Each of these in turn is associated with bad decision making. Unfortunately, DSS as it has been defined to this point does not provide methods for addressing these problems.
Hence, to support group decision making, a tool needs to have not only those char-acteristics of DSS discussed throughout this book but also the hardware, software, and procedures necessary to reveal the positive aspects of the group and inhibit the negative. Group DSS (GDSS) represent this hybrid technology; they combine DSS and groupware technologies. Group DSS should have the components of a DSS, including the model man-agement system, the database management system and user interface management system, as they have been described previously. The system must be able to support the needs of all of the decision makers easily. Group DSS must have the range of models and model management functions necessary to meet the choice needs of the participants. Further, they must be able to access and aggregate information from a variety of sources in a variety of formats to meet the group's broad information needs. Finally, GDSS must be easy for all users to operate.
Too often, the group dynamics themselves block active participation by one or more people and discourage innovative thinking. Group DSS must therefore include tools that address the group dynamics so decision makers can gain consensus about a particular problem or opportunity and group dynamic management systems to address the special needs of group processes. Group consideration of any problem allows the use of additional information, knowledge, and skills, but only if all participants have equal opportunity to be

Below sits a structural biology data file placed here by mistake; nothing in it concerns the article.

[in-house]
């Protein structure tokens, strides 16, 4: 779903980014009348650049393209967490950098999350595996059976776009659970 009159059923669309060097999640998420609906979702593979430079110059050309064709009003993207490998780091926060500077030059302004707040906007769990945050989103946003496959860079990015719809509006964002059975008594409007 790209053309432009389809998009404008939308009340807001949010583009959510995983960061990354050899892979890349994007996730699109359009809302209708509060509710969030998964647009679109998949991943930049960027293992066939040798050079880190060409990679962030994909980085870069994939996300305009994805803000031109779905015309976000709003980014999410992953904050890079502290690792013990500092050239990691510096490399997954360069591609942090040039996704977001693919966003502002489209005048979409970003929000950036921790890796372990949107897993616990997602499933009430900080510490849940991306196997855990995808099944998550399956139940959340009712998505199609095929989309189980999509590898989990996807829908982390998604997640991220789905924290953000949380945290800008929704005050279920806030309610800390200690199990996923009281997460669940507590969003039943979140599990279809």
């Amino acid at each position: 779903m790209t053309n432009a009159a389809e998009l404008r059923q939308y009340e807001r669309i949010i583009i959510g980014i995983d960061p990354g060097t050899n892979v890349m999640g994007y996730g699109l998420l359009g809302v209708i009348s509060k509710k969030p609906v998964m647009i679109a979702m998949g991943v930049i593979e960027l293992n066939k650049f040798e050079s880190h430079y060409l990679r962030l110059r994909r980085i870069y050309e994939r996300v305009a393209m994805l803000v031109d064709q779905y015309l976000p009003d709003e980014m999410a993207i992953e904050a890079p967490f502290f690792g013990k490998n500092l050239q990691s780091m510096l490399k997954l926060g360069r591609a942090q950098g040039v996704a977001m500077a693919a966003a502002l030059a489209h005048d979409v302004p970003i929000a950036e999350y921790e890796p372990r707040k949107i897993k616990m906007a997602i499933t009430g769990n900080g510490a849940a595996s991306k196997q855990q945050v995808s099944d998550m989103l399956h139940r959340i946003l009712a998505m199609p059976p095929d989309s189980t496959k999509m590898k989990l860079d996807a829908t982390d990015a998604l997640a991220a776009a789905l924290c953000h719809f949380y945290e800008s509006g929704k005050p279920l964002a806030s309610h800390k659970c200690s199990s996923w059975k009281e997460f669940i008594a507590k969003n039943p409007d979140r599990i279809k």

Collective rationalization is the characteristic that allowed North American automobile executives to agree upon two "facts" about the consumers in the 1970s. In particular, the executives agreed that (a) only a small segment of North American automobile buyers would, in fact, purchase Japanese-manufactured automobiles and (b) North American consumers would be willing to tolerate a per-gall on gas price of over $2.50, It is likely that at least one of those executives had concerns about the validity of these two assumptions and their impact upon the automobile design decision-making process. However, he or she may have been hesitant to express concerns in a meeting where others perceived the assumptions to be true. This was groupthink and it had a remarkably negative impact upon the North American automobile industry. Over time, the American automobile industry has repeated this mistake multiple times.